A Good Read

The only way to be in the world was to write himself there. His thoughts and words were dying. Let him write ten words and he would come into being again.
— from Don DeLillo’s Mao II (p. 204)

I’ve been reading quite a bit lately. I tend to go in fits and starts, alternating between binges on books and on films, my twin addictions. Given a choice between the two, I’d take the books. No doubt about it. Reading is a richer, more intimate experience, demanding more from the audience and offering greater rewards in return. On the plane Saturday, flying back from Fort Lauderdale, the woman sitting beside me noticed my book and recognized in me something of a kindred spirit. She asked me about the author, jotted down his name, then offered a quick review of her latest read. Wallace Stegner. Can’t remember the title. “I like people with an intellectual curiosity,” she told me. “I wish more people had it.”

When I was studying for my comprehensive exams, I often felt like I was training for a marathon. It required the same discipline and exhausting effort. 100-150 pages a day. Everyday. Type up the notes. Check it off the list. Memorize and move on. I’m grateful for that experience now, but I thought it might kill me at the time. I had to take one of them twice, actually — a major disappointment and a story in itself. But I finally got through it all, and it was worth it. On good days, I even feel qualified to hold an opinion.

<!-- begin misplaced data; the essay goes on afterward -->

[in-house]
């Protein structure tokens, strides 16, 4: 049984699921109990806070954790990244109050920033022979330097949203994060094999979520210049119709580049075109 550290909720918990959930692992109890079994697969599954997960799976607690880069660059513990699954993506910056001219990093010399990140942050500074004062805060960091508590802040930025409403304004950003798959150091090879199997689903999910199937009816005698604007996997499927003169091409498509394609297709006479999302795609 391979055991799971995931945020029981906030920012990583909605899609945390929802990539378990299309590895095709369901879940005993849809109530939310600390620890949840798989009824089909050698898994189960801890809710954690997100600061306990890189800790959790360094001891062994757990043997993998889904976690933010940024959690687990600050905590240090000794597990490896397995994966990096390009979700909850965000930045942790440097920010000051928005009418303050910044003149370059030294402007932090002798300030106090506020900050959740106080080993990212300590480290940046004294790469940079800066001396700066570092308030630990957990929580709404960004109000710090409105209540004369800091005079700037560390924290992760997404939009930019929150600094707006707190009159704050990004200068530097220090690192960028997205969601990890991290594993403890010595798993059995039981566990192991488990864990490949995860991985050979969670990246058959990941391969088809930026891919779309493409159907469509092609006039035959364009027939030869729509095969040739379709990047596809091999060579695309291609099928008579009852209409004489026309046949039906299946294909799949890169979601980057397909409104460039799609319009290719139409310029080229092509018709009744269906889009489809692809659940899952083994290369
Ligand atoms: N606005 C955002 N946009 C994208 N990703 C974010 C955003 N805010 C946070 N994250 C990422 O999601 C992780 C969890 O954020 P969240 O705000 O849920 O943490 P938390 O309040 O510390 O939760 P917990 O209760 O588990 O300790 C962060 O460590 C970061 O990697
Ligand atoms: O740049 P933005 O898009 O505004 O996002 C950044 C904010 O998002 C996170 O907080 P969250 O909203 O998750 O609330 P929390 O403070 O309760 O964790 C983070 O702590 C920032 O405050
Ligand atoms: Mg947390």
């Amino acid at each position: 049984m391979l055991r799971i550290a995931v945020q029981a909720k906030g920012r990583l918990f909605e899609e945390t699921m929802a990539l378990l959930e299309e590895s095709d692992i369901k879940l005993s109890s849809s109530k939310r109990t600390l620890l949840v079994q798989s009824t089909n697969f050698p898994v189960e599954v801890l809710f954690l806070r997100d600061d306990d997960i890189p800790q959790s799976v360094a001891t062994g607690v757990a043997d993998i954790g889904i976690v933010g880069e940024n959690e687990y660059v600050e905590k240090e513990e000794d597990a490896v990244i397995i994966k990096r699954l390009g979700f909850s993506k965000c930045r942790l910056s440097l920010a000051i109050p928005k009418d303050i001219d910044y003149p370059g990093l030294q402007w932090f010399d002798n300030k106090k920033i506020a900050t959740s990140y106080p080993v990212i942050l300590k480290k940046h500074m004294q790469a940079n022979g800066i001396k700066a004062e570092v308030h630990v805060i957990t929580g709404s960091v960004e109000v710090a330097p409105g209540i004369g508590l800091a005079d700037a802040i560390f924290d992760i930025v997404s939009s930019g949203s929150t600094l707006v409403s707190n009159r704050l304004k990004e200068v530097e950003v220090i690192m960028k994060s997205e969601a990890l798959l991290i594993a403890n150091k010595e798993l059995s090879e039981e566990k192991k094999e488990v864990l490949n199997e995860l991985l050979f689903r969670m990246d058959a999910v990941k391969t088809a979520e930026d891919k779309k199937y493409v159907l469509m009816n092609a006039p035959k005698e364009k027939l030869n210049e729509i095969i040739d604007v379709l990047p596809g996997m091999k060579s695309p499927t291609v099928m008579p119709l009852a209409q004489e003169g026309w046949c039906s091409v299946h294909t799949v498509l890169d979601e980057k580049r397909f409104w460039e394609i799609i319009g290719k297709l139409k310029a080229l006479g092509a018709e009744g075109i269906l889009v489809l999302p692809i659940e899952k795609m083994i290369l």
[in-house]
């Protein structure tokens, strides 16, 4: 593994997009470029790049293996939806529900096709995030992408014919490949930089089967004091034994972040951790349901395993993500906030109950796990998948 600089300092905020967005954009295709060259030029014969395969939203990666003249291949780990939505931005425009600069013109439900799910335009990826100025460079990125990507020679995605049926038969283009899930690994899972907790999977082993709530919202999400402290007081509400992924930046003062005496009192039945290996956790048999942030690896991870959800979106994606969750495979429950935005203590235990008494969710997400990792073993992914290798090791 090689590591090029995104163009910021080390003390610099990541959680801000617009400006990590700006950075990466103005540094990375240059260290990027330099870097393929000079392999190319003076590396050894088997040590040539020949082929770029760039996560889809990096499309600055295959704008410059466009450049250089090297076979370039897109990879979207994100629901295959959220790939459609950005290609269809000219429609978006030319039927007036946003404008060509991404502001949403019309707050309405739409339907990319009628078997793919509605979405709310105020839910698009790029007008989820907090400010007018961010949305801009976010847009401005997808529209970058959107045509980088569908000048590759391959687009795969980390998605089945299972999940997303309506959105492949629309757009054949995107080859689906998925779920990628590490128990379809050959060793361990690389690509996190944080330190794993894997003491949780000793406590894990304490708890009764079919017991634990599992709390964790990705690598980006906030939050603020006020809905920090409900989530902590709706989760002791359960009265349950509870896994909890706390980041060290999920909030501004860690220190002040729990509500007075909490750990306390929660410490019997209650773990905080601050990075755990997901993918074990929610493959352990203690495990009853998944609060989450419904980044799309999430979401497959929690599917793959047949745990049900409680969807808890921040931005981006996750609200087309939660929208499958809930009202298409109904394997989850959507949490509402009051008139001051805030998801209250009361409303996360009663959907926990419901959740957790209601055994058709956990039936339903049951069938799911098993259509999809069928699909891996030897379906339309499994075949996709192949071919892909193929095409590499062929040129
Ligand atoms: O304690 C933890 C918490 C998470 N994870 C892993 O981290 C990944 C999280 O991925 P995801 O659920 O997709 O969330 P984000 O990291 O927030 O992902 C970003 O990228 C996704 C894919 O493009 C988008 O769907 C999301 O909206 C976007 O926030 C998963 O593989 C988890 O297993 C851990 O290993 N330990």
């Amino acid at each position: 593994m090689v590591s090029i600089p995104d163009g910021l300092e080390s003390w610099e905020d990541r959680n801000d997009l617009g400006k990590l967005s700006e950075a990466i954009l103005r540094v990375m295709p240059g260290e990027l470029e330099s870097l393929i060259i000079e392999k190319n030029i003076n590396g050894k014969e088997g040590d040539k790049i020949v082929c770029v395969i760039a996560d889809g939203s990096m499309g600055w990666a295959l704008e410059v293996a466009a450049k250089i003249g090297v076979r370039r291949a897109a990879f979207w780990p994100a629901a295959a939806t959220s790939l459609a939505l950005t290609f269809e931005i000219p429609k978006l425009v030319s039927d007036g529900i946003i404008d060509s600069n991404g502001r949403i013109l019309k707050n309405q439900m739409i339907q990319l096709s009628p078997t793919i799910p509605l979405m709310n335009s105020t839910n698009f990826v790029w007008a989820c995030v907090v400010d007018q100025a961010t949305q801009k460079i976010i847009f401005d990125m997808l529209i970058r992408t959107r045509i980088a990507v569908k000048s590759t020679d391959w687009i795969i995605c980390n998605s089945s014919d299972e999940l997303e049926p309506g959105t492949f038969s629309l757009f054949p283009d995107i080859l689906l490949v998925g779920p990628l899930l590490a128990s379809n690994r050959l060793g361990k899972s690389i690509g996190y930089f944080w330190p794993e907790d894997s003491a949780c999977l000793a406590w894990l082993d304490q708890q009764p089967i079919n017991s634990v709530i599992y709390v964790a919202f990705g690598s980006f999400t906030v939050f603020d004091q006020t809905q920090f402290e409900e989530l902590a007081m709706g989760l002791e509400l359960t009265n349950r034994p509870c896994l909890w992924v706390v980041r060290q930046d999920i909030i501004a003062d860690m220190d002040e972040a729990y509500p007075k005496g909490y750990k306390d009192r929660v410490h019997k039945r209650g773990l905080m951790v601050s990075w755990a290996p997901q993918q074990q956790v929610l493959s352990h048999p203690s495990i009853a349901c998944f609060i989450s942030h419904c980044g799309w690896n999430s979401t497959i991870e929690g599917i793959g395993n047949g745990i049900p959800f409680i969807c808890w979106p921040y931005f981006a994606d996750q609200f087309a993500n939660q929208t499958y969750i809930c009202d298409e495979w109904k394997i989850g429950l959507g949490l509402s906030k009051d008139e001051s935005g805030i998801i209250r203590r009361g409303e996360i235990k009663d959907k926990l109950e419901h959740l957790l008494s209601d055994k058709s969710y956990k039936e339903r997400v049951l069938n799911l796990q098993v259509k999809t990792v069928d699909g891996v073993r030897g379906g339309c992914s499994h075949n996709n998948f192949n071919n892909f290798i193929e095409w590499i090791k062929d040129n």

On Saturday, on that plane, I was reading Illuminations, a collection of “Essays and Reflections” by Walter Benjamin, the influential, early-20th century German literary critic. In the first essay, “Unpacking My Library,” Benjamin exposes himself as another of my kin. Describing the ideal “Bookworm” and his meticulously acquired, obsessively organized library, he writes:

For inside him there are spirits, or at least little genii, which have seen to it that for a collector — and I mean a real collector, a collector as he ought to be — ownership is the most intimate relationship that one can have to objects. Not that they come alive in him; it is he who lives in them. So I have erected one of his dwellings, with books as the building stones, before you, and now he is going to disappear inside, as is only fitting.

Back to the books.